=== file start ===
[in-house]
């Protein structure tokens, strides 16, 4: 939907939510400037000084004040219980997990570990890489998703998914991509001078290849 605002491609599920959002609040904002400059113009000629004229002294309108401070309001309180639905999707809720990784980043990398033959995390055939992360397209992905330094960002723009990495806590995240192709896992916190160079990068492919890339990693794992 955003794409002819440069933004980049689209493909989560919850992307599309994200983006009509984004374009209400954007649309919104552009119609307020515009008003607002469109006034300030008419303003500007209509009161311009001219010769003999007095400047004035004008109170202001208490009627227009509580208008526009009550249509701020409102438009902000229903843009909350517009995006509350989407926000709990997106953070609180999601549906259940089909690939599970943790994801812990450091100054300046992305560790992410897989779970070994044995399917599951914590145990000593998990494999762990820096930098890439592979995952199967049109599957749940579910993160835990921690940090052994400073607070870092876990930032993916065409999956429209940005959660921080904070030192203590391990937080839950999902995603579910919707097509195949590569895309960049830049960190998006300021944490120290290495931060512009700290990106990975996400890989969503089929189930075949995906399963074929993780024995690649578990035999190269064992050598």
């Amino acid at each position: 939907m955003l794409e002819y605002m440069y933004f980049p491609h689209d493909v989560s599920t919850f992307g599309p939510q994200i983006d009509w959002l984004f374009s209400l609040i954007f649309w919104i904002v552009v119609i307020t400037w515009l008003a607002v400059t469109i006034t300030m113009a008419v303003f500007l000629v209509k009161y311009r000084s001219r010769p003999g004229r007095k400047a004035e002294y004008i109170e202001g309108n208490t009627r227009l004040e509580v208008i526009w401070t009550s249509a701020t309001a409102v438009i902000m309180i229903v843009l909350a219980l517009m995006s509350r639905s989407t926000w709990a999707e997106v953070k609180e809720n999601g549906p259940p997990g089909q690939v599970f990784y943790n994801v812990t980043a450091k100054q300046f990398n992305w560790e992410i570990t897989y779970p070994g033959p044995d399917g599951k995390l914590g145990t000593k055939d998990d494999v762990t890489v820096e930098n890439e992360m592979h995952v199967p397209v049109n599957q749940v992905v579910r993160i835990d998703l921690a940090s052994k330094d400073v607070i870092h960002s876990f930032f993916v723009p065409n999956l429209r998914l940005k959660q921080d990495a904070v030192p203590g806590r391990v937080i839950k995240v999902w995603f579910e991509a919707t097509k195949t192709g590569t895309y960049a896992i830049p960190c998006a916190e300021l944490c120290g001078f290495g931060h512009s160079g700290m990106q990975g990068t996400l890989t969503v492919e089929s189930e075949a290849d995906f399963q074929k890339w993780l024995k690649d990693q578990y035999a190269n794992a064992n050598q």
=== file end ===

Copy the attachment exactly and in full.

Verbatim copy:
[in-house]
């Protein structure tokens, strides 16, 4: 939907939510400037000084004040219980997990570990890489998703998914991509001078290849 605002491609599920959002609040904002400059113009000629004229002294309108401070309001309180639905999707809720990784980043990398033959995390055939992360397209992905330094960002723009990495806590995240192709896992916190160079990068492919890339990693794992 955003794409002819440069933004980049689209493909989560919850992307599309994200983006009509984004374009209400954007649309919104552009119609307020515009008003607002469109006034300030008419303003500007209509009161311009001219010769003999007095400047004035004008109170202001208490009627227009509580208008526009009550249509701020409102438009902000229903843009909350517009995006509350989407926000709990997106953070609180999601549906259940089909690939599970943790994801812990450091100054300046992305560790992410897989779970070994044995399917599951914590145990000593998990494999762990820096930098890439592979995952199967049109599957749940579910993160835990921690940090052994400073607070870092876990930032993916065409999956429209940005959660921080904070030192203590391990937080839950999902995603579910919707097509195949590569895309960049830049960190998006300021944490120290290495931060512009700290990106990975996400890989969503089929189930075949995906399963074929993780024995690649578990035999190269064992050598």
């Amino acid at each position: 939907m955003l794409e002819y605002m440069y933004f980049p491609h689209d493909v989560s599920t919850f992307g599309p939510q994200i983006d009509w959002l984004f374009s209400l609040i954007f649309w919104i904002v552009v119609i307020t400037w515009l008003a607002v400059t469109i006034t300030m113009a008419v303003f500007l000629v209509k009161y311009r000084s001219r010769p003999g004229r007095k400047a004035e002294y004008i109170e202001g309108n208490t009627r227009l004040e509580v208008i526009w401070t009550s249509a701020t309001a409102v438009i902000m309180i229903v843009l909350a219980l517009m995006s509350r639905s989407t926000w709990a999707e997106v953070k609180e809720n999601g549906p259940p997990g089909q690939v599970f990784y943790n994801v812990t980043a450091k100054q300046f990398n992305w560790e992410i570990t897989y779970p070994g033959p044995d399917g599951k995390l914590g145990t000593k055939d998990d494999v762990t890489v820096e930098n890439e992360m592979h995952v199967p397209v049109n599957q749940v992905v579910r993160i835990d998703l921690a940090s052994k330094d400073v607070i870092h960002s876990f930032f993916v723009p065409n999956l429209r998914l940005k959660q921080d990495a904070v030192p203590g806590r391990v937080i839950k995240v999902w995603f579910e991509a919707t097509k195949t192709g590569t895309y960049a896992i830049p960190c998006a916190e300021l944490c120290g001078f290495g931060h512009s160079g700290m990106q990975g990068t996400l890989t969503v492919e089929s189930e075949a290849d995906f399963q074929k890339w993780l024995k690649d990693q578990y035999a190269n794992a064992n050598q």